Recently I gave my extended thoughts on the NSW abortion bill. It has since passed the lower house of the NSW Parliament.
Beneath that fact lies some detail that many won’t know about.
During the parliamentary debate, a whole range of amendments were proposed to make changes to this dreadful law. Most of them were moved by Tanya Davies MP, the Member for Mulgoa.
And each of these amendments was voted down; they were rejected by the members of the lower house.
You may ask, what were they? The answer is depressing.
The first one is of tremendous significance - an amendment to ensure babies that are born alive are rendered medical care. That is, the same neonatal care that would be afforded any other child born at the relevant stage of gestation if it were a wanted child.
Astonishingly, the parliament said no. Babies born alive as a result of botched abortion procedures must be left to die.
In Victoria between 2009 and 2016 there were 304 babies born alive because abortions failed, but were then left to slowly die on operating tables and rendered no care.
In Western Australia between 1999 and 2015 at least 26 babies were born alive after failed abortion attempts. They too were left to die.
Gemma Tognini writes in The Daily Telegraph, “An amendment to provide medical care to babies that survived abortions was somehow voted down. Voted down. Say that aloud if you dare. A baby born alive who needs medical help is left to die. My heart breaks.”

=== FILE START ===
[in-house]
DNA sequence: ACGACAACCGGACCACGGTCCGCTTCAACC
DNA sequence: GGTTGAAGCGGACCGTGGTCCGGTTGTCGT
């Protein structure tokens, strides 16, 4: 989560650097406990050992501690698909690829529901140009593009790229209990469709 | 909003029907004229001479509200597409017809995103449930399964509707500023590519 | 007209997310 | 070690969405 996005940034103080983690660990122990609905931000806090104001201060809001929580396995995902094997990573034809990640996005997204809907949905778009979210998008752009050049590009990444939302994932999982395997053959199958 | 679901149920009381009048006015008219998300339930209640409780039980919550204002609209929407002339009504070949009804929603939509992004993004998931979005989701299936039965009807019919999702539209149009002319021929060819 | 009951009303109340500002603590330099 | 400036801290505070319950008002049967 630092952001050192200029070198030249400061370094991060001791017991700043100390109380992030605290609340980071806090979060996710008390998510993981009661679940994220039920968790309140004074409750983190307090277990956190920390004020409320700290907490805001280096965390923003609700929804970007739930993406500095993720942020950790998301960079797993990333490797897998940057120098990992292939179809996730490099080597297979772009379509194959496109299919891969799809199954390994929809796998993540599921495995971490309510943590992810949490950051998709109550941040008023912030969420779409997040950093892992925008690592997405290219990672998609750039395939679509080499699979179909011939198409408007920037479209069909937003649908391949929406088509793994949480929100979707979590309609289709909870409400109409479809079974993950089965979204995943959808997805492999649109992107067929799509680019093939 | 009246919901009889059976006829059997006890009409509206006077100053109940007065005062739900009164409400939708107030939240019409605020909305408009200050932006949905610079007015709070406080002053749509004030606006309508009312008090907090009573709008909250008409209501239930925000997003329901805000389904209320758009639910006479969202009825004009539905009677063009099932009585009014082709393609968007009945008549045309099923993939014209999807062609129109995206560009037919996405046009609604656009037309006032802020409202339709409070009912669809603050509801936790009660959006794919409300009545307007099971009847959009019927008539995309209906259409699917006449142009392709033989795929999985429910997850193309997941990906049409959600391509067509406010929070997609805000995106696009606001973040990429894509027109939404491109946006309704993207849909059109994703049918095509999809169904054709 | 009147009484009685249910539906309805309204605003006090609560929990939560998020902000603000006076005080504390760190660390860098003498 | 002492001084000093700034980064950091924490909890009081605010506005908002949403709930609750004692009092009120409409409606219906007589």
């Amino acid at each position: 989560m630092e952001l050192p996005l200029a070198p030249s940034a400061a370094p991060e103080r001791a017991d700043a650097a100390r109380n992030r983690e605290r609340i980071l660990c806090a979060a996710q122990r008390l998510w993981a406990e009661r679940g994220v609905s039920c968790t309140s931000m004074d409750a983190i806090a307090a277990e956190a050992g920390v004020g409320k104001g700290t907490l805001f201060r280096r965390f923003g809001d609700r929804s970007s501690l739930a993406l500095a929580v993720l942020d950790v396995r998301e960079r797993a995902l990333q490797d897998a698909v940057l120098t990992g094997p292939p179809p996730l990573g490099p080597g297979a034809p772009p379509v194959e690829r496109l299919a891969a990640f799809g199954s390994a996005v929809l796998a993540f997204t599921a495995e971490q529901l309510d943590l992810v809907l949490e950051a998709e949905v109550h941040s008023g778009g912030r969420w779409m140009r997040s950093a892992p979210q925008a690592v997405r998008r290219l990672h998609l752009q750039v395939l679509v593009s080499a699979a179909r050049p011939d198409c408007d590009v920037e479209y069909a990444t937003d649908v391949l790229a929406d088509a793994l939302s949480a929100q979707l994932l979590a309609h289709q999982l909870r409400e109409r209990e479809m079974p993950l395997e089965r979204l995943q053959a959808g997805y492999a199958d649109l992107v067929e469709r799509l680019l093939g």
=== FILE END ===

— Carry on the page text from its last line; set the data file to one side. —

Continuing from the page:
This actually happens, right across the country. It's very hard to get the stats, but I have mentioned two states - one that's highly populated with liberal abortion laws one that's less populated with less liberal abortion laws.
These babies will continue to die in criminally inhumane, wicked circumstances simply by being left on the operating table and not being rendered any medical help.
The Second amendment that was voted down was an amendment to require that abortions performed on children under 16 are reported to the relevant authority.
The parliament said no. They voted against it.
So, a pregnant minor may seek an abortion and no investigation is made regarding possible child sexual abuse. It's not even brought to the attention of any authority.
The bill in its current form in fact contains provisions for overruling the wishes of parents when an abortion is requested by their child who is a minor.
We know that girls who abort rather than carry a pregnancy to term are five times more likely to seek help for psychological problems thereafter, three times more likely to report trouble sleeping, and nine times more likely to report marijuana use.
Yet they wouldn't allow an amendment to this bill that would require a doctor to make a report when a child, a girl, under 16 comes in for an abortion.
The third rejected amendment would have required counselling and a 72-hour cooling-off period for any woman seeking an abortion.
Women seeking an abortion are often facing grave challenges. It is true that many wouldn't have an abortion for choice.
An independent counsellor in those circumstances may be rather helpful. Three-month post-abortive women have a three and a half times greater incidence of clinical depression and one fifth higher rates of post-traumatic stress disorder. That's not just some random fringe study - the Royal Australian and New Zealand College of Obstetricians and Gynaecologists recommend this: “a woman's physical, social, emotional, and psychological needs should be taken into account in the course of decision making and pre- and post-termination counselling by appropriately qualified professionals should be made available.”